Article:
• If you have a living trust, you can name the trustee as the beneficiary of the life insurance policy. In the trust document, name the minor children as beneficiaries of any proceeds the trust receives from the insurance policy. Also, establish within the trust a method to impose adult management over the proceeds, which can be either a UTMA custodianship or a child’s trust. You’ll need to submit a copy of your living trust to the insurance company.

UTMA Custodianship vs. Child’s Trust

There are several key differences between leaving life insurance benefits to your children under the UTMA and through a child’s trust:

  • Age when proceeds are released. In most states, a UTMA custodian must turn the proceeds over to the child at an age specified by law — 18 or 21 in most states, up to 25 in just a few. In contrast, with a child’s trust, you can specify any age at which your child receives the proceeds.
  • Reporting requirements. A trustee for a child’s trust must file yearly income tax returns for the trust. A UTMA custodian need not file tax returns, although the minor must file a yearly return reporting money actually received.
  • Tax rates. Trust income tax rates are higher than individual tax rates. Annual income above a certain amount in a child’s trust is taxed at the higher trust tax rates. In contrast, all of the property subject to the UTMA is taxed at the child’s individual tax rate.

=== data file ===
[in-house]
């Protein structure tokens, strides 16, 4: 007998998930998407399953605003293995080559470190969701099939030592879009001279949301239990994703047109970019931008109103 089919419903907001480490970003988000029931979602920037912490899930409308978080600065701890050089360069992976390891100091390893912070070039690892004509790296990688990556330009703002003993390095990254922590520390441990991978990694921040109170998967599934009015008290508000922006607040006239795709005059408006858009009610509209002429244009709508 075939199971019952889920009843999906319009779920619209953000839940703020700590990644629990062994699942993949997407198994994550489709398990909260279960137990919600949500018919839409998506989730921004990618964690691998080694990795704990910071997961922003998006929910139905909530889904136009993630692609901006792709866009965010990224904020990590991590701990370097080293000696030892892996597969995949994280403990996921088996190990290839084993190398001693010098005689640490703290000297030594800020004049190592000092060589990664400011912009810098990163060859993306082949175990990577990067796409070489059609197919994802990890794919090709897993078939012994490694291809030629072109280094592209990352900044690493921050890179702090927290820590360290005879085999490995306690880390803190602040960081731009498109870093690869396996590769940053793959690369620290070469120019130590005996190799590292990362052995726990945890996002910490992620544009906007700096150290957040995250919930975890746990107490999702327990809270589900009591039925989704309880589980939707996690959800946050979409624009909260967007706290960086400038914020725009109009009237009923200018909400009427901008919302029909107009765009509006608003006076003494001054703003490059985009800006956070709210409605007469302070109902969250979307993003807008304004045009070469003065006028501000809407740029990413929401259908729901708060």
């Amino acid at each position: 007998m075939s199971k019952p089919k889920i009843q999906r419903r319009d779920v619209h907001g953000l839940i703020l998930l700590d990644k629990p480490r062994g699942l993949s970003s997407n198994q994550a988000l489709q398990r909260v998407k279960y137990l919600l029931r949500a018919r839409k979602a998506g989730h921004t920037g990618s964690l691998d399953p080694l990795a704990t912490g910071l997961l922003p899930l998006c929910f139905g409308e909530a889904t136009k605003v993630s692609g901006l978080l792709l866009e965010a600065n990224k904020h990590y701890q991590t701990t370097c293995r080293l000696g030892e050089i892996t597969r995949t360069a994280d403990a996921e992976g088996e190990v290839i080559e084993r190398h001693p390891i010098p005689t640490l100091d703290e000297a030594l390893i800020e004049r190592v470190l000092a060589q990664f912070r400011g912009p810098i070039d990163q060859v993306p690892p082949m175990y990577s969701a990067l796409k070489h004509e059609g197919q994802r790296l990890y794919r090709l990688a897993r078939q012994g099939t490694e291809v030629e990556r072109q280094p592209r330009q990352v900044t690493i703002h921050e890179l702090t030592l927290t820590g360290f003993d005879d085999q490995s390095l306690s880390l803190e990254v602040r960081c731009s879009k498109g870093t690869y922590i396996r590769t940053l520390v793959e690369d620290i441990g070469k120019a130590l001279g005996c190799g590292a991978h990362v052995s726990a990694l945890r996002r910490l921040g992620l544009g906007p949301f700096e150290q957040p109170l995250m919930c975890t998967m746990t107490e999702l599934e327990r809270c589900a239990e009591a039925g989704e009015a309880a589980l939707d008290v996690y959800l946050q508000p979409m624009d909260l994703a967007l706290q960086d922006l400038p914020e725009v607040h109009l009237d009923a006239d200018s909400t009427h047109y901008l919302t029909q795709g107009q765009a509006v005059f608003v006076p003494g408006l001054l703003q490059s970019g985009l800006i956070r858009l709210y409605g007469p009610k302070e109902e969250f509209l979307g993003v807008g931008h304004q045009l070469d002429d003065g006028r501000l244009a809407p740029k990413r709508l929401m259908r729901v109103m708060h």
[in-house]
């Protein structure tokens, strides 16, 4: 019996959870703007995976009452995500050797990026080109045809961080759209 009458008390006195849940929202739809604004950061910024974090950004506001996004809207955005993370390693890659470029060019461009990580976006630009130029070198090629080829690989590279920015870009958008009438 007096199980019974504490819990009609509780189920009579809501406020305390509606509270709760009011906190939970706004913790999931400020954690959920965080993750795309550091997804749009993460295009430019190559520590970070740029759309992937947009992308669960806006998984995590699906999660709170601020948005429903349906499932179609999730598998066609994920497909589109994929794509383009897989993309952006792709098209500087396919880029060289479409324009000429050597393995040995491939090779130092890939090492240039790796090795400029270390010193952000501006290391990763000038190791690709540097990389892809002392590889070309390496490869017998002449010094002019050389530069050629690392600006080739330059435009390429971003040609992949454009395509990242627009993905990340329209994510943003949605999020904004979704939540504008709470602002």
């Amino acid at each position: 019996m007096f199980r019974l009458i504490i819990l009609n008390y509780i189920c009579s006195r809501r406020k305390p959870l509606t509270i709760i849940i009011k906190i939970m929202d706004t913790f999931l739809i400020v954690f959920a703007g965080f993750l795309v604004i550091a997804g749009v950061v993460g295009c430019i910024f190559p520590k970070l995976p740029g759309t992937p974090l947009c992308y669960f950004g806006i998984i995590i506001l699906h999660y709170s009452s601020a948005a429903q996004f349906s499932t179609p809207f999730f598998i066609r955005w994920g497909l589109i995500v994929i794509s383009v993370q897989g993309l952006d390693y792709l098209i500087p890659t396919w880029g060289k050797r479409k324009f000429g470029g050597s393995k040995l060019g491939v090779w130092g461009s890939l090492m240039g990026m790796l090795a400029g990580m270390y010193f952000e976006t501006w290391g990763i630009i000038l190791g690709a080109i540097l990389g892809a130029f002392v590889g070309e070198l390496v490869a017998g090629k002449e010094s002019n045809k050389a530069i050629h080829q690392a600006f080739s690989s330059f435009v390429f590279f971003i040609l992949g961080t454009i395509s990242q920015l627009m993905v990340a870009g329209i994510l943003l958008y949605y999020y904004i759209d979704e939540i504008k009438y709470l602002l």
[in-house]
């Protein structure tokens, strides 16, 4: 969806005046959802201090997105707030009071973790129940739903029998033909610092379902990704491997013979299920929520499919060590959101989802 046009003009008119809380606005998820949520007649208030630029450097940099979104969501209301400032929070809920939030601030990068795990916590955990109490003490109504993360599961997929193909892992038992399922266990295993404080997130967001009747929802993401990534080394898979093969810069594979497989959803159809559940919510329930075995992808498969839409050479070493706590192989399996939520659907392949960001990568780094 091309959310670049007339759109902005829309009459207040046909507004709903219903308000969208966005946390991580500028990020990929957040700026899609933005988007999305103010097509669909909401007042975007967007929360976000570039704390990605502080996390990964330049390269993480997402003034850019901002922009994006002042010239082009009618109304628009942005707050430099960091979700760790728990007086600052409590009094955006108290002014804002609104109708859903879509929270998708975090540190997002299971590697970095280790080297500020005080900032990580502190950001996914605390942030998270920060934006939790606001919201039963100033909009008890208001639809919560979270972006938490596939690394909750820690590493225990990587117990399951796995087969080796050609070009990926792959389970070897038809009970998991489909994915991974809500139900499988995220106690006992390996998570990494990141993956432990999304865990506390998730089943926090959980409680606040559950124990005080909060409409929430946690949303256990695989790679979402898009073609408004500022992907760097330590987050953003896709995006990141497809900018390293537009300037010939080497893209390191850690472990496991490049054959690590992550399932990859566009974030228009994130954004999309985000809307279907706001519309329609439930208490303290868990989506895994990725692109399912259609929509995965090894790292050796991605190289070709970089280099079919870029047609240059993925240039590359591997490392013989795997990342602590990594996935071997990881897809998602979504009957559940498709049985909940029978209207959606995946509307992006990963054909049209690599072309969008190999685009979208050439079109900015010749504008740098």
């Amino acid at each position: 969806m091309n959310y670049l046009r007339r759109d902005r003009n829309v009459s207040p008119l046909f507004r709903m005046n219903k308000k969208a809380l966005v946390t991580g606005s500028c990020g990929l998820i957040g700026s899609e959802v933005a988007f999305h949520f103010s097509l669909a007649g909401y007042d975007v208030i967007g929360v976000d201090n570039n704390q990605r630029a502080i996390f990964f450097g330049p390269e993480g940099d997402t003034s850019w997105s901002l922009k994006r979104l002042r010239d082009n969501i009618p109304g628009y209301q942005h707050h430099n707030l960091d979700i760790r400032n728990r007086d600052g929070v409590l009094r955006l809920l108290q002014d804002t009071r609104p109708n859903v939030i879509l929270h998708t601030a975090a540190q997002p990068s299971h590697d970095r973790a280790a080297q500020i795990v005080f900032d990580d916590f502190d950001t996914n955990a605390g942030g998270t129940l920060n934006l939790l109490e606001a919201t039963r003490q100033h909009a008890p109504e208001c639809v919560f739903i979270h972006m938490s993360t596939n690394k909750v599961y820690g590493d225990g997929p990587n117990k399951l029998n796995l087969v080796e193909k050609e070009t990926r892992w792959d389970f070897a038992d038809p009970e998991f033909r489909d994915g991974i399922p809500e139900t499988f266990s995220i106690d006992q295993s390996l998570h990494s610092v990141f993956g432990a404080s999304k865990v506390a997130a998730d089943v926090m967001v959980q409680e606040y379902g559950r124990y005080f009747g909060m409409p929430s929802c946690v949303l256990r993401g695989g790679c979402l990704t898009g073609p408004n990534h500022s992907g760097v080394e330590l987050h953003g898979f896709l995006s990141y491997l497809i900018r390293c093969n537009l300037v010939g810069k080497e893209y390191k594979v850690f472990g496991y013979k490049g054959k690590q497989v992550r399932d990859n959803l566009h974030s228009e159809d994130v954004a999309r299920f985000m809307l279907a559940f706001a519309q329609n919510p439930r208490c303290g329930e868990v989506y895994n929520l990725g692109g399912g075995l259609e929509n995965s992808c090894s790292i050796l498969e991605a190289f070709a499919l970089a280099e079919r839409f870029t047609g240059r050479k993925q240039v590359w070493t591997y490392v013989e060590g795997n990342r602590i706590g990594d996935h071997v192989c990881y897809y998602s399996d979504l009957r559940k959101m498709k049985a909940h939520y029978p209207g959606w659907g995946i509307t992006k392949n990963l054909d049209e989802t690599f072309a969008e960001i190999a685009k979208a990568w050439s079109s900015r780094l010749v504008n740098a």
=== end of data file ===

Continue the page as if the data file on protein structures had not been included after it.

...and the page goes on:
• Ease of fulfilling property management duties. Because the UTMA is built into state law, financial institutions know about it and are comfortable with it. This should make it easy for the custodian to manage the insurance proceeds on behalf of the child.

Generally speaking, a UTMA custodianship is the most attractive option, unless the amount of insurance is very large and the child will need a property manager past the age of 21. The UTMA custodianship is simpler to set up and manage — and often cheaper (from a tax standpoint) — than a child’s trust. A UTMA custodianship is particularly sensible for proceeds below $100,000. Amounts of this size are often expended fairly rapidly for the child’s education and living needs, and are simply not large enough to tie up beyond the age of 21. If larger amounts are involved and you do not believe the child will be able to responsibly handle the money at the UTMA age limit, a child’s trust is a better bet.

Source:  Should I Name Minors as Policy Beneficiaries, New York Life
Source:  Using Life Insurance to Provide for your Chilren, Nolo Press

 


About 

In my 20+ years as an independent life and disability insurance broker, I have personally assisted thousands of clients with their life and disability insurance needs. As a national broker, I am licensed to write life and disability insurance in all 50 states and the District of Columbia.

    Find more about me on:

  • googleplus

Article source: http://www.lifeinsure.com/beneficiaries-minors/

Highlights of the 2014 Insurance Barometer Study